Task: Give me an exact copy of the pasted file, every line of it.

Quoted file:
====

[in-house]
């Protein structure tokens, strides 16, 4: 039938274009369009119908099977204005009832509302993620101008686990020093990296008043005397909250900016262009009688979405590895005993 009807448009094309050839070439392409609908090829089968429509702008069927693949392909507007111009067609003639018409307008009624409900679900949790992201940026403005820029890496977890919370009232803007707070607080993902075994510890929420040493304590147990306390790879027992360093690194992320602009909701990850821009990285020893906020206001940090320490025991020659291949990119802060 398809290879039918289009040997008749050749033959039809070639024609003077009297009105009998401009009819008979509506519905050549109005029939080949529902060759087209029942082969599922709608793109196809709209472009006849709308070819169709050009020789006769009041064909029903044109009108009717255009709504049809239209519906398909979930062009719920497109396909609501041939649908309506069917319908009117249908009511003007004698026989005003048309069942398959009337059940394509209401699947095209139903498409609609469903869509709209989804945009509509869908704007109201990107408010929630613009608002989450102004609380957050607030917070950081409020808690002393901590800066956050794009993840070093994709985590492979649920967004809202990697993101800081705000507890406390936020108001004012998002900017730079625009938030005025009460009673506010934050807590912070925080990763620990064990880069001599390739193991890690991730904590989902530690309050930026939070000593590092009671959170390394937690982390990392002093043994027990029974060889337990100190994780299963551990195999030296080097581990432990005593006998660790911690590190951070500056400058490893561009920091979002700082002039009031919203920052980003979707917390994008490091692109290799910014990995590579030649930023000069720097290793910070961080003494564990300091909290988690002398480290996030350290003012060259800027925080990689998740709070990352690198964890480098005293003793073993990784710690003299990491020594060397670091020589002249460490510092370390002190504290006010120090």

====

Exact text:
[in-house]
């Protein structure tokens, strides 16, 4: 039938274009369009119908099977204005009832509302993620101008686990020093990296008043005397909250900016262009009688979405590895005993 009807448009094309050839070439392409609908090829089968429509702008069927693949392909507007111009067609003639018409307008009624409900679900949790992201940026403005820029890496977890919370009232803007707070607080993902075994510890929420040493304590147990306390790879027992360093690194992320602009909701990850821009990285020893906020206001940090320490025991020659291949990119802060 398809290879039918289009040997008749050749033959039809070639024609003077009297009105009998401009009819008979509506519905050549109005029939080949529902060759087209029942082969599922709608793109196809709209472009006849709308070819169709050009020789006769009041064909029903044109009108009717255009709504049809239209519906398909979930062009719920497109396909609501041939649908309506069917319908009117249908009511003007004698026989005003048309069942398959009337059940394509209401699947095209139903498409609609469903869509709209989804945009509509869908704007109201990107408010929630613009608002989450102004609380957050607030917070950081409020808690002393901590800066956050794009993840070093994709985590492979649920967004809202990697993101800081705000507890406390936020108001004012998002900017730079625009938030005025009460009673506010934050807590912070925080990763620990064990880069001599390739193991890690991730904590989902530690309050930026939070000593590092009671959170390394937690982390990392002093043994027990029974060889337990100190994780299963551990195999030296080097581990432990005593006998660790911690590190951070500056400058490893561009920091979002700082002039009031919203920052980003979707917390994008490091692109290799910014990995590579030649930023000069720097290793910070961080003494564990300091909290988690002398480290996030350290003012060259800027925080990689998740709070990352690198964890480098005293003793073993990784710690003299990491020594060397670091020589002249460490510092370390002190504290006010120090």